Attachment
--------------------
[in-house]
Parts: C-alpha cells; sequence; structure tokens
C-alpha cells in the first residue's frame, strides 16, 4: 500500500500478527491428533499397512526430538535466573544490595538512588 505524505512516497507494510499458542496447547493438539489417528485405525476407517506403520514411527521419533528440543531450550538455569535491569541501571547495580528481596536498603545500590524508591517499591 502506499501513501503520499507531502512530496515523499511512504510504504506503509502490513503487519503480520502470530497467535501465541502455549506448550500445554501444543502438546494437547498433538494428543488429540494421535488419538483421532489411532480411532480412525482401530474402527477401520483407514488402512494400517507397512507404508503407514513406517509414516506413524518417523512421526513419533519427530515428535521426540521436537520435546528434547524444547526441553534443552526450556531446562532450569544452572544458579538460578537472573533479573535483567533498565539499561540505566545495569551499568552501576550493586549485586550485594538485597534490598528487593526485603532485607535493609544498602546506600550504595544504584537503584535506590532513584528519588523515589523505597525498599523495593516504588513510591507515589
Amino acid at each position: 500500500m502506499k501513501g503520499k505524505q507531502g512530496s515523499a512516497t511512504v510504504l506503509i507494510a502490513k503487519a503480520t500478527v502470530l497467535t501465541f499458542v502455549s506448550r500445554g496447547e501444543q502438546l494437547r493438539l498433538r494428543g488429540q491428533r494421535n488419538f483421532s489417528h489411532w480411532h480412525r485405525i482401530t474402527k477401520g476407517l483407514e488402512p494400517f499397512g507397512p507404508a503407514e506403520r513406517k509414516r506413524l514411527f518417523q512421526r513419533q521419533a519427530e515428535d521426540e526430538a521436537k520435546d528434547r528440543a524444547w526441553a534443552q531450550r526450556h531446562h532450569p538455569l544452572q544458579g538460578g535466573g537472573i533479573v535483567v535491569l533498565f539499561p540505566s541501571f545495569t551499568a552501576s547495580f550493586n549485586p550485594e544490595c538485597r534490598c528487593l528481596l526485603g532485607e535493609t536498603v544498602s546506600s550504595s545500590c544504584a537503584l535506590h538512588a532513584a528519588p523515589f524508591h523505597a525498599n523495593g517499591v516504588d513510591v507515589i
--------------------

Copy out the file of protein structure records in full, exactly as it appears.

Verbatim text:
[in-house]
Parts: C-alpha cells; sequence; structure tokens
C-alpha cells in the first residue's frame, strides 16, 4: 500500500500478527491428533499397512526430538535466573544490595538512588 505524505512516497507494510499458542496447547493438539489417528485405525476407517506403520514411527521419533528440543531450550538455569535491569541501571547495580528481596536498603545500590524508591517499591 502506499501513501503520499507531502512530496515523499511512504510504504506503509502490513503487519503480520502470530497467535501465541502455549506448550500445554501444543502438546494437547498433538494428543488429540494421535488419538483421532489411532480411532480412525482401530474402527477401520483407514488402512494400517507397512507404508503407514513406517509414516506413524518417523512421526513419533519427530515428535521426540521436537520435546528434547524444547526441553534443552526450556531446562532450569544452572544458579538460578537472573533479573535483567533498565539499561540505566545495569551499568552501576550493586549485586550485594538485597534490598528487593526485603532485607535493609544498602546506600550504595544504584537503584535506590532513584528519588523515589523505597525498599523495593516504588513510591507515589
Amino acid at each position: 500500500m502506499k501513501g503520499k505524505q507531502g512530496s515523499a512516497t511512504v510504504l506503509i507494510a502490513k503487519a503480520t500478527v502470530l497467535t501465541f499458542v502455549s506448550r500445554g496447547e501444543q502438546l494437547r493438539l498433538r494428543g488429540q491428533r494421535n488419538f483421532s489417528h489411532w480411532h480412525r485405525i482401530t474402527k477401520g476407517l483407514e488402512p494400517f499397512g507397512p507404508a503407514e506403520r513406517k509414516r506413524l514411527f518417523q512421526r513419533q521419533a519427530e515428535d521426540e526430538a521436537k520435546d528434547r528440543a524444547w526441553a534443552q531450550r526450556h531446562h532450569p538455569l544452572q544458579g538460578g535466573g537472573i533479573v535483567v535491569l533498565f539499561p540505566s541501571f545495569t551499568a552501576s547495580f550493586n549485586p550485594e544490595c538485597r534490598c528487593l528481596l526485603g532485607e535493609t536498603v544498602s546506600s550504595s545500590c544504584a537503584l535506590h538512588a532513584a528519588p523515589f524508591h523505597a525498599n523495593g517499591v516504588d513510591v507515589i